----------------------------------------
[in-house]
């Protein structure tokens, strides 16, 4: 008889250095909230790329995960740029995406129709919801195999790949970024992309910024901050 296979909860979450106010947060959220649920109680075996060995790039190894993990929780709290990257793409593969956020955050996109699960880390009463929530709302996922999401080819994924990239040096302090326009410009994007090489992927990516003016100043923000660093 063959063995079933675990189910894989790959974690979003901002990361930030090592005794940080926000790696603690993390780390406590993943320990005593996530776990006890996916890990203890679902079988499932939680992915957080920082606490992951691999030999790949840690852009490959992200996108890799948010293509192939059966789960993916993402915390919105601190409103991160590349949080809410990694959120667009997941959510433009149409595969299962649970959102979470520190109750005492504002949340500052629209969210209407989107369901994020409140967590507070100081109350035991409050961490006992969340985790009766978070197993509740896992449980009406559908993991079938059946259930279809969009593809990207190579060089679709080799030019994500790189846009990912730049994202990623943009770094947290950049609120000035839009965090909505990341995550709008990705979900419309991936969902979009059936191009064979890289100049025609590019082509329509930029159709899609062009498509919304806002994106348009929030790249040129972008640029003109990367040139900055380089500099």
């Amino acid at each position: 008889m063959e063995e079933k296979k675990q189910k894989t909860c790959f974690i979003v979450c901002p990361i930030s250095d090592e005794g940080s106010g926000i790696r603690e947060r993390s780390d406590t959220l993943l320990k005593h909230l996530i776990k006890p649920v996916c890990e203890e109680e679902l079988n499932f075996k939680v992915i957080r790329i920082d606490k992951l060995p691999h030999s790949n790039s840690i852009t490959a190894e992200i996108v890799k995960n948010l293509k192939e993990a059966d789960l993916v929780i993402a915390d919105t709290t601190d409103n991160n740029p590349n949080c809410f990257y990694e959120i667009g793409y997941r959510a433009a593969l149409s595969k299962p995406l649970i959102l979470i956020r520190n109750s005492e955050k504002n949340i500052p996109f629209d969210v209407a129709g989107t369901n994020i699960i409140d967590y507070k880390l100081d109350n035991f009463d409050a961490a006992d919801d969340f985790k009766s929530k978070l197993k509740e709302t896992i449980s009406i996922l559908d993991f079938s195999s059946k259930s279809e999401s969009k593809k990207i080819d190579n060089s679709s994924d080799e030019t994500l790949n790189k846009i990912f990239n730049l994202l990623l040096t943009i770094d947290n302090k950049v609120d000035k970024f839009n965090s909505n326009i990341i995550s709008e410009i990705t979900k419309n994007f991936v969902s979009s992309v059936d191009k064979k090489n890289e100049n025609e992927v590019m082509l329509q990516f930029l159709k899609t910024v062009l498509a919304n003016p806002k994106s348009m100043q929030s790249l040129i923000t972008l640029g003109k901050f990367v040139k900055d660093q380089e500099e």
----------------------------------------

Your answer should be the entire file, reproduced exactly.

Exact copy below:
[in-house]
């Protein structure tokens, strides 16, 4: 008889250095909230790329995960740029995406129709919801195999790949970024992309910024901050 296979909860979450106010947060959220649920109680075996060995790039190894993990929780709290990257793409593969956020955050996109699960880390009463929530709302996922999401080819994924990239040096302090326009410009994007090489992927990516003016100043923000660093 063959063995079933675990189910894989790959974690979003901002990361930030090592005794940080926000790696603690993390780390406590993943320990005593996530776990006890996916890990203890679902079988499932939680992915957080920082606490992951691999030999790949840690852009490959992200996108890799948010293509192939059966789960993916993402915390919105601190409103991160590349949080809410990694959120667009997941959510433009149409595969299962649970959102979470520190109750005492504002949340500052629209969210209407989107369901994020409140967590507070100081109350035991409050961490006992969340985790009766978070197993509740896992449980009406559908993991079938059946259930279809969009593809990207190579060089679709080799030019994500790189846009990912730049994202990623943009770094947290950049609120000035839009965090909505990341995550709008990705979900419309991936969902979009059936191009064979890289100049025609590019082509329509930029159709899609062009498509919304806002994106348009929030790249040129972008640029003109990367040139900055380089500099």
């Amino acid at each position: 008889m063959e063995e079933k296979k675990q189910k894989t909860c790959f974690i979003v979450c901002p990361i930030s250095d090592e005794g940080s106010g926000i790696r603690e947060r993390s780390d406590t959220l993943l320990k005593h909230l996530i776990k006890p649920v996916c890990e203890e109680e679902l079988n499932f075996k939680v992915i957080r790329i920082d606490k992951l060995p691999h030999s790949n790039s840690i852009t490959a190894e992200i996108v890799k995960n948010l293509k192939e993990a059966d789960l993916v929780i993402a915390d919105t709290t601190d409103n991160n740029p590349n949080c809410f990257y990694e959120i667009g793409y997941r959510a433009a593969l149409s595969k299962p995406l649970i959102l979470i956020r520190n109750s005492e955050k504002n949340i500052p996109f629209d969210v209407a129709g989107t369901n994020i699960i409140d967590y507070k880390l100081d109350n035991f009463d409050a961490a006992d919801d969340f985790k009766s929530k978070l197993k509740e709302t896992i449980s009406i996922l559908d993991f079938s195999s059946k259930s279809e999401s969009k593809k990207i080819d190579n060089s679709s994924d080799e030019t994500l790949n790189k846009i990912f990239n730049l994202l990623l040096t943009i770094d947290n302090k950049v609120d000035k970024f839009n965090s909505n326009i990341i995550s709008e410009i990705t979900k419309n994007f991936v969902s979009s992309v059936d191009k064979k090489n890289e100049n025609e992927v590019m082509l329509q990516f930029l159709k899609t910024v062009l498509a919304n003016p806002k994106s348009m100043q929030s790249l040129i923000t972008l640029g003109k901050f990367v040139k900055d660093q380089e500099e």